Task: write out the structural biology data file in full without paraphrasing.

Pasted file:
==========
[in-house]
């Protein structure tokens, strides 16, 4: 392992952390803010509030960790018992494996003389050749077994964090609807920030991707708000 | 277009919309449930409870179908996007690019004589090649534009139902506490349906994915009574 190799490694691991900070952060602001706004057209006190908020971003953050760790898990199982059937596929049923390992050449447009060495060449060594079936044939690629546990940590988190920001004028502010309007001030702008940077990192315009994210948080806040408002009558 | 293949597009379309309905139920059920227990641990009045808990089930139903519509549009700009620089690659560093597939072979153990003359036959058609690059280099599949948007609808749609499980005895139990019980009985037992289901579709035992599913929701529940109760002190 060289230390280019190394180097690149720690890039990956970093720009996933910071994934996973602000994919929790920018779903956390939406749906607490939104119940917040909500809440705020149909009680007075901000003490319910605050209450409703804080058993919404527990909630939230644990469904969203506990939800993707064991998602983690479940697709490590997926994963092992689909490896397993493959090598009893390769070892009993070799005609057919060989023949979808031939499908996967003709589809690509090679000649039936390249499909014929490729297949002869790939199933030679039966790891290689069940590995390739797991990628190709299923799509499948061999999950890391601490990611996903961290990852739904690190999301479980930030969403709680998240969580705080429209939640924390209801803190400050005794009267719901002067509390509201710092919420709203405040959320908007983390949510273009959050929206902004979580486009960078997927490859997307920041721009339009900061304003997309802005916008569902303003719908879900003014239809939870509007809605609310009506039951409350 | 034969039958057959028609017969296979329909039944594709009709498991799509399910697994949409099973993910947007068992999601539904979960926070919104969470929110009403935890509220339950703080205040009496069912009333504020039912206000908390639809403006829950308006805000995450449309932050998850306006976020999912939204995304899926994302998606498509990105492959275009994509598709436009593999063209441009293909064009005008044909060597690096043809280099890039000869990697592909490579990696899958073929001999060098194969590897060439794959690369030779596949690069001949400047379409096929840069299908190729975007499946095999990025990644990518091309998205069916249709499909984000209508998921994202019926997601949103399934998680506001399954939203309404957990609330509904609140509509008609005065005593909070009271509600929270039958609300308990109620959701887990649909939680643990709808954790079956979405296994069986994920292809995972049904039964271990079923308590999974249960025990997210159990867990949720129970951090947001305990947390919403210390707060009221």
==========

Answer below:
[in-house]
């Protein structure tokens, strides 16, 4: 392992952390803010509030960790018992494996003389050749077994964090609807920030991707708000 | 277009919309449930409870179908996007690019004589090649534009139902506490349906994915009574 190799490694691991900070952060602001706004057209006190908020971003953050760790898990199982059937596929049923390992050449447009060495060449060594079936044939690629546990940590988190920001004028502010309007001030702008940077990192315009994210948080806040408002009558 | 293949597009379309309905139920059920227990641990009045808990089930139903519509549009700009620089690659560093597939072979153990003359036959058609690059280099599949948007609808749609499980005895139990019980009985037992289901579709035992599913929701529940109760002190 060289230390280019190394180097690149720690890039990956970093720009996933910071994934996973602000994919929790920018779903956390939406749906607490939104119940917040909500809440705020149909009680007075901000003490319910605050209450409703804080058993919404527990909630939230644990469904969203506990939800993707064991998602983690479940697709490590997926994963092992689909490896397993493959090598009893390769070892009993070799005609057919060989023949979808031939499908996967003709589809690509090679000649039936390249499909014929490729297949002869790939199933030679039966790891290689069940590995390739797991990628190709299923799509499948061999999950890391601490990611996903961290990852739904690190999301479980930030969403709680998240969580705080429209939640924390209801803190400050005794009267719901002067509390509201710092919420709203405040959320908007983390949510273009959050929206902004979580486009960078997927490859997307920041721009339009900061304003997309802005916008569902303003719908879900003014239809939870509007809605609310009506039951409350 | 034969039958057959028609017969296979329909039944594709009709498991799509399910697994949409099973993910947007068992999601539904979960926070919104969470929110009403935890509220339950703080205040009496069912009333504020039912206000908390639809403006829950308006805000995450449309932050998850306006976020999912939204995304899926994302998606498509990105492959275009994509598709436009593999063209441009293909064009005008044909060597690096043809280099890039000869990697592909490579990696899958073929001999060098194969590897060439794959690369030779596949690069001949400047379409096929840069299908190729975007499946095999990025990644990518091309998205069916249709499909984000209508998921994202019926997601949103399934998680506001399954939203309404957990609330509904609140509509008609005065005593909070009271509600929270039958609300308990109620959701887990649909939680643990709808954790079956979405296994069986994920292809995972049904039964271990079923308590999974249960025990997210159990867990949720129970951090947001305990947390919403210390707060009221």